We would like to emphasize the fact that these outcomes should encourage researchers to conduct further studies with larger sample sizes, which would definitely add more to the scientific value and accreditation of our preliminary outcomes.

A study by Kambam and colleagues showed that patients who did not receive histamine receptor blockers presented with significant hemodynamic changes following protamine administration (P<0.05). This study could be helpful in prevention of the adverse hemodynamic effects associated with protamine administration by empirical administration of histamine blockers in susceptible patients [17]. We recommend the use of (a) protamine alternatives such as rPF4, which is one of the promising drugs used for heparin reversal in patients with a history of protamine reactions or diabetic patients on protamine-containing insulin, and (b) the use of a test dose of protamine (10% of the total dose) infused over 10 min; if there is any reaction, the infusion should be stopped and an alternative used.


  Conclusion Top


This prospective study showed increased risk for hypotension among patients receiving NPH insulin for more than 5 years compared with those who were not exposed to NPH insulin.

The possibility of under-reporting by other authors and possibly noninclusion of significant hypotension may have led to underestimation of the true protamine reaction (hypotension) incidence. Caveat is of course contributing to such hypotension within this time period.

Acknowledgements

The authors would like to thank their collegues who helped them to perform this work.

Financial support and sponsorship

Nil.

Conflicts of interest

There are no conflicts of interest.

 
  References Top

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Seifert HA, Jobes DR, Ten Have T, Kimmel SE, Montenegro LM, Steven JM et al. Adverse events after protamine administration following cardiopulmonary bypass in infants and children. Anesth Analg 2003; 97:383–389.  Back to cited text no. 1
    
2.
Nybo M, Madsen JS. Serious anaphylactic reactions due to protamine sulphate. A systematic literature. Basic Clin Pharmacol Toxicol 2008; 103:192–196.  Back to cited text no. 2
    
3.
Kimmel SE, Sekeres MA, Berlin JA, Ellison N, DiSesa VJ, Strom BL. Risk factors for clinically important adverse events after protamine administration following cardiopulmonary bypass. J Am Coll Cardiol 1998; 32:1916–1922.  Back to cited text no. 3
    
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Chudasama SL, Espinasse B, Hwang F. Heparin modifies the immunogenicity of positively charge proteins. Blood 2010; 116:6046–6053.  Back to cited text no. 4
    
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7.
Cobb CA, Fung DL. Shock due to protamine. Surg Neurol 1982; 17:245.  Back to cited text no. 7
    
8.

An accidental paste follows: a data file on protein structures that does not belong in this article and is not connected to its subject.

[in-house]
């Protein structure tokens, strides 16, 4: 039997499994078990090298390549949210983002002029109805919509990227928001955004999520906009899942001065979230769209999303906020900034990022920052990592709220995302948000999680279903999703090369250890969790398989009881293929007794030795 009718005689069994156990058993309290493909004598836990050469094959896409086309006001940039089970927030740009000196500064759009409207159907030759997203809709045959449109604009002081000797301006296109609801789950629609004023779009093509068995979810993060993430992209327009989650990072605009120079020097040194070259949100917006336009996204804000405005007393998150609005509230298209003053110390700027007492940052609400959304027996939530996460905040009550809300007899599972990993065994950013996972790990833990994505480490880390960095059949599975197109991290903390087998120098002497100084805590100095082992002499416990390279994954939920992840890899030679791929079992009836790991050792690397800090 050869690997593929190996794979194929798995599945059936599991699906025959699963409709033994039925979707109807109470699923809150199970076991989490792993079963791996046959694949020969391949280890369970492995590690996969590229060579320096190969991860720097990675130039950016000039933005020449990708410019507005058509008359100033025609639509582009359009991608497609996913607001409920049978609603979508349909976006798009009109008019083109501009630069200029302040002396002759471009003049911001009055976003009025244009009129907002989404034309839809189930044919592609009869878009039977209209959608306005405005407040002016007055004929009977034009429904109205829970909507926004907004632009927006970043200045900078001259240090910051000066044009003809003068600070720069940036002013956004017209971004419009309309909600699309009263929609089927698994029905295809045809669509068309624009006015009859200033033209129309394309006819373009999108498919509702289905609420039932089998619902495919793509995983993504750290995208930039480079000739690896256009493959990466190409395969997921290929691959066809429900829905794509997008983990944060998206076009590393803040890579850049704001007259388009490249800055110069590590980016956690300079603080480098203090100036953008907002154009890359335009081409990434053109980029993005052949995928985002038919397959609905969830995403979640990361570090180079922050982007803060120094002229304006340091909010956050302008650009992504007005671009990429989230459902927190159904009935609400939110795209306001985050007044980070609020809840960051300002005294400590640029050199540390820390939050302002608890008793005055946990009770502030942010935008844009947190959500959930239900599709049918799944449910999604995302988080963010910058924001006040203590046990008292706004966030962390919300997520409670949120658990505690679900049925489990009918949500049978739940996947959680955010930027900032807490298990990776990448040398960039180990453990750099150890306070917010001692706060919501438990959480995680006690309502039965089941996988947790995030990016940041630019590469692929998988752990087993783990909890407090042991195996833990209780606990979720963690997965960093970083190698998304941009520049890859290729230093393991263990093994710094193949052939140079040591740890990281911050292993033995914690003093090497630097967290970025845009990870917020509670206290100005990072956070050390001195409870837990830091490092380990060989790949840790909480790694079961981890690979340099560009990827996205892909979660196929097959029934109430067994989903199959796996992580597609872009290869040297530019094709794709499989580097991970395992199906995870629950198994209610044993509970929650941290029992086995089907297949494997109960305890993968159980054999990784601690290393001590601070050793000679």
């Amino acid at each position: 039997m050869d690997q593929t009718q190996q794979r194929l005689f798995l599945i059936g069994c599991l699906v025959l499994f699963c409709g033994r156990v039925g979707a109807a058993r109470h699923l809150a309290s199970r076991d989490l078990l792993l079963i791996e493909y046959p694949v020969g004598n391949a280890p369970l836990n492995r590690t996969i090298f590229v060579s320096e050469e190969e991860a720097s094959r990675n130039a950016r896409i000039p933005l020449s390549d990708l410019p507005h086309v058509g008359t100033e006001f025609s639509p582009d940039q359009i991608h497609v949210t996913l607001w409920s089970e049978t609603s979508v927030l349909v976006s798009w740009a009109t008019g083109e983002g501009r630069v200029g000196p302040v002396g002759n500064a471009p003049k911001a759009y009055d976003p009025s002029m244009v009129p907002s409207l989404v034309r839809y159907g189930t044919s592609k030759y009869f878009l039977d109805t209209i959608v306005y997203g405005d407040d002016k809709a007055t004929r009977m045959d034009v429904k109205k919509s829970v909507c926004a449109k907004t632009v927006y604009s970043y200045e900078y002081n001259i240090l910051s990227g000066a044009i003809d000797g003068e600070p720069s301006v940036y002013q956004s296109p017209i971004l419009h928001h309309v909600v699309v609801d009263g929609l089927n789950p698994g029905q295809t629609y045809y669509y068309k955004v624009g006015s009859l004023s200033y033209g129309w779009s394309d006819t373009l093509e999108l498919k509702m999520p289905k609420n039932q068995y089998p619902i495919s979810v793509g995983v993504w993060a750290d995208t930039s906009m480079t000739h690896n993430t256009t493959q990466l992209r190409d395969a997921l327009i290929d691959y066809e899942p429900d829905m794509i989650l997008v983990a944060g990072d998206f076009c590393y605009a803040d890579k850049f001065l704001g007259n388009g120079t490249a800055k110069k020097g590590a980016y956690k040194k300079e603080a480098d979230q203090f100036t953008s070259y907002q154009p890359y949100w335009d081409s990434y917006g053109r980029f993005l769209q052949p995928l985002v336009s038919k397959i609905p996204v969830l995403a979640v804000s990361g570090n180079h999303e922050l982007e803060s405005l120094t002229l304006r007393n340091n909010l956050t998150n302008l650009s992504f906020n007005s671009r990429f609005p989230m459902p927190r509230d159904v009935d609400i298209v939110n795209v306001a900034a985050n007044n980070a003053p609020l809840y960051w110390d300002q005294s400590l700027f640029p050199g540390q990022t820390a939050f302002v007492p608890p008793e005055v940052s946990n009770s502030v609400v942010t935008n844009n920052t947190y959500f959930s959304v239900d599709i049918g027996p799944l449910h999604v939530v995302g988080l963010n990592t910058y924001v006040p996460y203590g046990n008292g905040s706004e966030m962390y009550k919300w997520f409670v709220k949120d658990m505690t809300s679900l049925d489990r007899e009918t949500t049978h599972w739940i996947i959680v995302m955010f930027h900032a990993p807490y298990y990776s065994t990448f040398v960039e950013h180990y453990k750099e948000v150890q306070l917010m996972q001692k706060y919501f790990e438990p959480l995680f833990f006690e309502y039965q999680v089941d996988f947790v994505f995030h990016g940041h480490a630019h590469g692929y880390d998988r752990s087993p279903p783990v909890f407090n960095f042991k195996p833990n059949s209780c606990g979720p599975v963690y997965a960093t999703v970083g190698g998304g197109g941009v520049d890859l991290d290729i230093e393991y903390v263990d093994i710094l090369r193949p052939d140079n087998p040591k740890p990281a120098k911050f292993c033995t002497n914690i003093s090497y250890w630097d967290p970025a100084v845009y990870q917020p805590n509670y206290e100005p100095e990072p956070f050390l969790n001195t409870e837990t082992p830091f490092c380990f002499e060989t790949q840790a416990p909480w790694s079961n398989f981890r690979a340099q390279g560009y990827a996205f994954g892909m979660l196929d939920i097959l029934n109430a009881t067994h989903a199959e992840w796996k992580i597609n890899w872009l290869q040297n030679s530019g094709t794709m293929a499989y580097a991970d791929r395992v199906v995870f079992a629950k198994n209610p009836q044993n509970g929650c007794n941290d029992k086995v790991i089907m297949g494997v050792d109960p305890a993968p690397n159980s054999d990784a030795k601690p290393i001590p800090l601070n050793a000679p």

Stewart WJ, McSweeney SM, Kellett MA, Faxon DP, Ryan TJ. Increased risk of severe protamine reactions in NPH insulin-dependent diabetics undergoing cardiac catheterization. Circulation 1984; 70:788–792.  Back to cited text no. 8
    
9.
Gottschlich GM, Gravlee GP, Georgitis JW. Adverse reactions to protamine sulfate during cardiac surgery in diabetic and non-diabetic patients. Ann Allergy 1988; 61:277–281.  Back to cited text no. 9
    
10.
Weiler JM, Gellhaus MA, Carter JG, Meng RL, Benson PM, Hottel RA et al. A prospective study of the risk of an immediate adverse reaction to protamine sulfate during cardiopulmonary bypass surgery. J Allergy Clin Immunol 1990; 85:713–719.  Back to cited text no. 10
    
11.
Weiler JM, Freiman P, Sharath MD. Serious adverse reaction to protamine sulfate: are alternatives needed? J Allergy Clin Immunol 1985; 75:297–303.  Back to cited text no. 11
    
12.
Kudoh O, Warabi K, Yamaguchi K, Ichinose M, Iizuka T, Inada E. A case of anaphylactic shock in an elderly man following protamine sulfate administration during emergent off-pump coronary artery bypass grafting. Masui 2006; 55:605–610.  Back to cited text no. 12
    
13.
Hakala T, Suojaranta-Ylinen R. Fatal anaphylactic reaction to protamine after femoropopliteal by-pass surgery. Ann Chir Gynaecol 2000; 89:150–152.  Back to cited text no. 13
    
14.
Mishra DK, Sathyamurthy I, Subramanyan K, Girinath MR. Life threatening protamine reaction during bypass surgery − a case report. Indian Heart J 2009; 61:216–217.  Back to cited text no. 14
    
15.
Horrow JC, Pharo GH, Levit LS, Freeland C. Neither skin tests nor serum enzyme-linked immunosorbent assay tests provide specificity for protamine allergy. Anesth Analg 1996; 82:386–389.  Back to cited text no. 15
    
16.
Bowen KL, Gleason PP. Diabetes mellitus prevalence, incidence, drug regimens and insulin therapy cost by type among four million commercially insured members continuously enrolled for 4.5 years. Eagan, MN: Prime Therapeutics LLC; 2015.  Back to cited text no. 16
    
17.
Kambam J, Meszaros R, Merrill W, Stewart J, Smith BE, Bender H. Prophylactic administration of histamine 1 and histamine 2 receptor blockers in the prevention of protamine-related haemodynamic effects. Can J Anaesth 1990; 37(Pt 1):420–422.  Back to cited text no. 17
    



 
 
    Tables

  [Table 1], [Table 2], [Table 3]